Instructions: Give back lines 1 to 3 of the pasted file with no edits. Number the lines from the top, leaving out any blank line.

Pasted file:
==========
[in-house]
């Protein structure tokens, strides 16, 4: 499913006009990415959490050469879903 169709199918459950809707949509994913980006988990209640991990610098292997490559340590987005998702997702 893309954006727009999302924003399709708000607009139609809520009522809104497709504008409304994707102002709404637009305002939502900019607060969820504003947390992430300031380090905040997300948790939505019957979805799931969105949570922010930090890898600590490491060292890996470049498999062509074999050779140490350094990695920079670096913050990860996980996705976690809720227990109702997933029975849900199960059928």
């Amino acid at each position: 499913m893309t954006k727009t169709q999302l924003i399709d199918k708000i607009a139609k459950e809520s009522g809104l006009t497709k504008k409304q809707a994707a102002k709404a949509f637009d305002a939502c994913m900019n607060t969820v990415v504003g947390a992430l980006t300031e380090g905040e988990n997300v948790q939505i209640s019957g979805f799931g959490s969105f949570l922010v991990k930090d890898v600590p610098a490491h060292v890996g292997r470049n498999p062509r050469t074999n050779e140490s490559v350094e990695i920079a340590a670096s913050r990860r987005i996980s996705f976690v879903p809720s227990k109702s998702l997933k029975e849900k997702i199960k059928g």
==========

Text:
[in-house]
């Protein structure tokens, strides 16, 4: 499913006009990415959490050469879903 169709199918459950809707949509994913980006988990209640991990610098292997490559340590987005998702997702 893309954006727009999302924003399709708000607009139609809520009522809104497709504008409304994707102002709404637009305002939502900019607060969820504003947390992430300031380090905040997300948790939505019957979805799931969105949570922010930090890898600590490491060292890996470049498999062509074999050779140490350094990695920079670096913050990860996980996705976690809720227990109702997933029975849900199960059928």
């Amino acid at each position: 499913m893309t954006k727009t169709q999302l924003i399709d199918k708000i607009a139609k459950e809520s009522g809104l006009t497709k504008k409304q809707a994707a102002k709404a949509f637009d305002a939502c994913m900019n607060t969820v990415v504003g947390a992430l980006t300031e380090g905040e988990n997300v948790q939505i209640s019957g979805f799931g959490s969105f949570l922010v991990k930090d890898v600590p610098a490491h060292v890996g292997r470049n498999p062509r050469t074999n050779e140490s490559v350094e990695i920079a340590a670096s913050r990860r987005i996980s996705f976690v879903p809720s227990k109702s998702l997933k029975e849900k997702i199960k059928g």